Friday, February 25, 2011

Charpentier - La Descente D'Orphee aux enfers - Christie, Les Arts Florissants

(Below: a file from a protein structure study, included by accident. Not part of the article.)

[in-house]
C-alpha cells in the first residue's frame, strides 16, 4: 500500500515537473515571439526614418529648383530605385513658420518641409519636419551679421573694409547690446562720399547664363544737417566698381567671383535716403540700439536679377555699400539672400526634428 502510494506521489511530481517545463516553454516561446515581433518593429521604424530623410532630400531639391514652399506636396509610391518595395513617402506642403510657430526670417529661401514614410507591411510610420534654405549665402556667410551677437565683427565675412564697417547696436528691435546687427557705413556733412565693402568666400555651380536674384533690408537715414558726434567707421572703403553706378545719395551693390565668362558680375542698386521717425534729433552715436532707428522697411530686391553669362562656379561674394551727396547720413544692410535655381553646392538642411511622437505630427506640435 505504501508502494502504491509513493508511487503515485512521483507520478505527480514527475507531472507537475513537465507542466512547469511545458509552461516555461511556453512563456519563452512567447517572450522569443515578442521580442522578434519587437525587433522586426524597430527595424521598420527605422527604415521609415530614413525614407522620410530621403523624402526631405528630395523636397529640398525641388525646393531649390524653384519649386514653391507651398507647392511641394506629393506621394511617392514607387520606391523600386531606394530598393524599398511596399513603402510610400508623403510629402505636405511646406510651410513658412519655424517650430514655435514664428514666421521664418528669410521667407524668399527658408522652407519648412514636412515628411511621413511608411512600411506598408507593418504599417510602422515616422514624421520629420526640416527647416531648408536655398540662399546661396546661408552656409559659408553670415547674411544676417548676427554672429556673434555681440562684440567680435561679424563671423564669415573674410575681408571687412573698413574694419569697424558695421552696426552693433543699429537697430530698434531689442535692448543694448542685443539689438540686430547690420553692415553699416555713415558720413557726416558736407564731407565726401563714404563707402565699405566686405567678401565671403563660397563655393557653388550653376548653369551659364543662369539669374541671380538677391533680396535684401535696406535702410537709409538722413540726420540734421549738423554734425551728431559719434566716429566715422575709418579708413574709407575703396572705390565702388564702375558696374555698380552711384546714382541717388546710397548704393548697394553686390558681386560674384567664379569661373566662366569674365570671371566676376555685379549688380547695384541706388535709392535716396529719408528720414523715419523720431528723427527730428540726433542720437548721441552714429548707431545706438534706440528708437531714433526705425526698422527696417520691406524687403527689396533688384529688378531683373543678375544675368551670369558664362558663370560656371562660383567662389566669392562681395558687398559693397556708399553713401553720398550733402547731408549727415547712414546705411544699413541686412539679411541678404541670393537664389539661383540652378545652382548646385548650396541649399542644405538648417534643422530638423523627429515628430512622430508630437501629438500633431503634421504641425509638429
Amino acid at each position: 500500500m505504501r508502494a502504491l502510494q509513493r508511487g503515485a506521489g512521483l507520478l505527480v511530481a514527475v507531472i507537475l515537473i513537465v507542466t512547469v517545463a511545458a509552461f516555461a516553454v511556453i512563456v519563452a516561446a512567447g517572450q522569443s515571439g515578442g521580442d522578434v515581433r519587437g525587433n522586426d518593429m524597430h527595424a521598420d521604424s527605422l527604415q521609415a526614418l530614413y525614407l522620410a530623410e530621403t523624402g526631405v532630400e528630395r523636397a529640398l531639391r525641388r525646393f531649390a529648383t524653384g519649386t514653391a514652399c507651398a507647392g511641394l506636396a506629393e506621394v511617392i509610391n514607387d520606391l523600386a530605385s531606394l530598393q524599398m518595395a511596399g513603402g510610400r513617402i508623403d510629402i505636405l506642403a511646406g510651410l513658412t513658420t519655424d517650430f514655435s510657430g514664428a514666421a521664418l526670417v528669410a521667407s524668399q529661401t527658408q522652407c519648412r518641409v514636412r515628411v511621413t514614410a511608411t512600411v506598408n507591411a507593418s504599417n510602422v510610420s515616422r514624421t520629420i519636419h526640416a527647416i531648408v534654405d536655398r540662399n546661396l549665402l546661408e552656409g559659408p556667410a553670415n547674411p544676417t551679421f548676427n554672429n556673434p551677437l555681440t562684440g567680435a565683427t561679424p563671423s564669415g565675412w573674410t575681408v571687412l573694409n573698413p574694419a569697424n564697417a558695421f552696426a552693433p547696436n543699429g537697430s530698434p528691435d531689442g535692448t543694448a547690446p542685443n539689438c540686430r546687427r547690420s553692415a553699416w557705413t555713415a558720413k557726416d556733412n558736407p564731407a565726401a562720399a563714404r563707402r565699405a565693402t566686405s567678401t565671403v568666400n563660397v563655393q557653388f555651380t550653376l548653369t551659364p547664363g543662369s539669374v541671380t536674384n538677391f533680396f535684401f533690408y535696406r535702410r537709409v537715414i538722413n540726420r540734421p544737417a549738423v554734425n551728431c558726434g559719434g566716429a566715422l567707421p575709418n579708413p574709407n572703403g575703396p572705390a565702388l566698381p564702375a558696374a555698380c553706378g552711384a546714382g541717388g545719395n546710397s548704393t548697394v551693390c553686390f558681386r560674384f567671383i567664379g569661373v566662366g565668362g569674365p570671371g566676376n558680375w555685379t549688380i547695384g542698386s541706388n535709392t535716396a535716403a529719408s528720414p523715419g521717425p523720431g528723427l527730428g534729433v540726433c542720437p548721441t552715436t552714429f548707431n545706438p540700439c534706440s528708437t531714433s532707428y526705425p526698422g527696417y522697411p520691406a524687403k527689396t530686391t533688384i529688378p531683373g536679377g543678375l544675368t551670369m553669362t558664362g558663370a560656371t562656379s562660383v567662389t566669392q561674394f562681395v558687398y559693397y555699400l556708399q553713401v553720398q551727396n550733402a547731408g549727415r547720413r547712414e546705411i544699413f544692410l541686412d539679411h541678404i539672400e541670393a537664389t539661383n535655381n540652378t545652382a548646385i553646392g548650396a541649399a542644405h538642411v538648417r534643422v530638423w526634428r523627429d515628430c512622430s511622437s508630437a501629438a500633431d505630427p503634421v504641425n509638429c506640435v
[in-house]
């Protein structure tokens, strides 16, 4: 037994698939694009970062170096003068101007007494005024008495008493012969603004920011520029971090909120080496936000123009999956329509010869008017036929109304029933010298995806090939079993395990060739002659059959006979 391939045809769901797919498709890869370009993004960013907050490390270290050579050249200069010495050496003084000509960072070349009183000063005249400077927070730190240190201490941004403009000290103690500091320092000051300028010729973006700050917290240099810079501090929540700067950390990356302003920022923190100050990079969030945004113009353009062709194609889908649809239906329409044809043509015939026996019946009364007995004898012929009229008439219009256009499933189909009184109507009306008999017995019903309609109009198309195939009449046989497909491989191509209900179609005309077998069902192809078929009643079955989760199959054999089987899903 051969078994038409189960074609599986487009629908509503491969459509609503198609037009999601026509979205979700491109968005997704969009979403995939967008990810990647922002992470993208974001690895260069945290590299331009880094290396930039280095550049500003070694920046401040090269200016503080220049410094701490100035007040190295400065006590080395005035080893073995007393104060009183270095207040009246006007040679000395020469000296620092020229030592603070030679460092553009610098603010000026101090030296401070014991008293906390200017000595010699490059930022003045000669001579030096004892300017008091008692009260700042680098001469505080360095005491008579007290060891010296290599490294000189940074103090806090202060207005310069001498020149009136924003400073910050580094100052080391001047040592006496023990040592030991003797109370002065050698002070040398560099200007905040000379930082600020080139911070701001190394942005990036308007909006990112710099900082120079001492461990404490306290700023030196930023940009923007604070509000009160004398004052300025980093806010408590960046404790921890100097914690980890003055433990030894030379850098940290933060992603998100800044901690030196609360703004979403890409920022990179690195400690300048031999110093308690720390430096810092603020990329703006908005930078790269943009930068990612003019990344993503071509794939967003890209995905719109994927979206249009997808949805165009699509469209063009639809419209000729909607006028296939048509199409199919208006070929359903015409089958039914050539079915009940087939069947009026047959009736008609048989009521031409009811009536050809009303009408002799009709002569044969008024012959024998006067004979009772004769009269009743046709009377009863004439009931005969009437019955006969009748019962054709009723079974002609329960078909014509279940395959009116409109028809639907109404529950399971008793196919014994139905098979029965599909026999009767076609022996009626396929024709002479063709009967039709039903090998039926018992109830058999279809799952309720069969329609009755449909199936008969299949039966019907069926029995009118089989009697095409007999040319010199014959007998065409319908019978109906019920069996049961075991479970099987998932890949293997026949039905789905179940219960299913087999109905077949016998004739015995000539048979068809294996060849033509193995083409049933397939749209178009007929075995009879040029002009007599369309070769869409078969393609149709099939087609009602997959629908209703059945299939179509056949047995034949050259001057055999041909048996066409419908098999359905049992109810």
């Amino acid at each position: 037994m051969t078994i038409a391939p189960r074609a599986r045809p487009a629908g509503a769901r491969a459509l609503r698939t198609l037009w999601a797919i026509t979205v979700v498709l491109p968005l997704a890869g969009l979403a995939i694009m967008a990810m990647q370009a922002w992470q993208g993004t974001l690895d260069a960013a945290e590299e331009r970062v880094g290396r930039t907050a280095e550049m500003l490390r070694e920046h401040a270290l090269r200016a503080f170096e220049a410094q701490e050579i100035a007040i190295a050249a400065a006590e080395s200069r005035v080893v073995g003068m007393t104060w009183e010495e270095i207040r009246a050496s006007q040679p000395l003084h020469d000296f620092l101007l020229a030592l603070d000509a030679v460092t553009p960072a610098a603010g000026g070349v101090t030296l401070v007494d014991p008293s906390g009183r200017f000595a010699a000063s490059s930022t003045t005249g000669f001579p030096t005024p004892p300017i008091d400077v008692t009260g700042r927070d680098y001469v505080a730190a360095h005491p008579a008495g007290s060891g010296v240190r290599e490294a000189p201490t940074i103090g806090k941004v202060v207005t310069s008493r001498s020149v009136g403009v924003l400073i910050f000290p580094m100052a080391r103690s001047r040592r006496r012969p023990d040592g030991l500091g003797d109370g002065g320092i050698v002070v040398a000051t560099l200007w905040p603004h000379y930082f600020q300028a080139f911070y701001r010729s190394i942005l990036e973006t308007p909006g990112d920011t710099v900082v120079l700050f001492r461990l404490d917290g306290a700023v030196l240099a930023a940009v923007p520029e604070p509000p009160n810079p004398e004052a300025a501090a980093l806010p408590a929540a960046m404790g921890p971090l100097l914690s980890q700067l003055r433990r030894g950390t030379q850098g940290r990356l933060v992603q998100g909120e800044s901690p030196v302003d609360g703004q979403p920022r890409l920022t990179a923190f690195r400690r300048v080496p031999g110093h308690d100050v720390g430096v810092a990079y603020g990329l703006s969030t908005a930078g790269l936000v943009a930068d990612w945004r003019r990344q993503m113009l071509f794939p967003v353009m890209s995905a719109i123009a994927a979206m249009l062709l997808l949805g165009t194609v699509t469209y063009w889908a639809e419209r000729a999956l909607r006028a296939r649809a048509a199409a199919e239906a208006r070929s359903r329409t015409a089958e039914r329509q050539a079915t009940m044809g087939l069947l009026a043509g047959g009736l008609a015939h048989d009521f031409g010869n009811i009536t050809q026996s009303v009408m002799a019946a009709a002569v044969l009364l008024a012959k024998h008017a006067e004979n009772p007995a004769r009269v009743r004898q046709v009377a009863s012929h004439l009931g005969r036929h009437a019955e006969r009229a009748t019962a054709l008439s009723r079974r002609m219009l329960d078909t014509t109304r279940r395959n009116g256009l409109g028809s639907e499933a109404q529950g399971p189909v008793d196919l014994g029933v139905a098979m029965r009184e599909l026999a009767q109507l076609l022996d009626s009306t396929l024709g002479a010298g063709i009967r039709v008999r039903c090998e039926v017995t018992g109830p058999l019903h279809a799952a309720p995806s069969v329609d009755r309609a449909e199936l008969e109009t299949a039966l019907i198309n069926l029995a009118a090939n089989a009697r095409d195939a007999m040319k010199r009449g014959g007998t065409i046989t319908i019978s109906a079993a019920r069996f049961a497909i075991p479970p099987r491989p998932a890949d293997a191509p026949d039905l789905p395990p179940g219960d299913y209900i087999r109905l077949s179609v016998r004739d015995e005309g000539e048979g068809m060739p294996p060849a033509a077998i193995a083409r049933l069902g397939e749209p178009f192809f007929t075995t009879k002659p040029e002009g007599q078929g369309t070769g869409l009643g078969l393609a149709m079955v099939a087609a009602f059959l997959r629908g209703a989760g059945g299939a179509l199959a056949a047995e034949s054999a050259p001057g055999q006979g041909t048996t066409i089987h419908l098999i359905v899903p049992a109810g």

The myth of Orpheus--the divine musician who went to Hades to rescue his bride Eurydice from the dead and whose song actually persuaded Pluto to release her--has been irresistible to operatic composers from Monteverdi to Offenbach. One of the happiest rediscoveries of the Baroque revival is this lovely one-act chamber opera by Marc-Antoine Charpentier,which combines the gentle lilt typical of French Baroque music with the beautiful melodies and delicious suspensions in which Charpentier excelled. Charpentier diverged from the myth in one important Marc-Antoine Charpentier respect: he omitted the tragic ending in which Orpheus loses Eurydice a second time, instead allowing the couple to live happily ever after. Orpheus is sung by Baroque tenor extraordinaire Paul Agnew,whose pure, sweet, and flexible singing would convince Pluto to release the dead from Hell if anyone's could. Sophie Daneman, Monique Zanetti, Patricia Petibon, and Jean-François Gardeil head a cast without a single weak link; the instrumentalists of Les Arts Florissants are as skillful and sensitive as always. If you want to sample French Baroque opera at its best without investing in a three- or four-disc set, you can do no better than this. --Matthew Westphal


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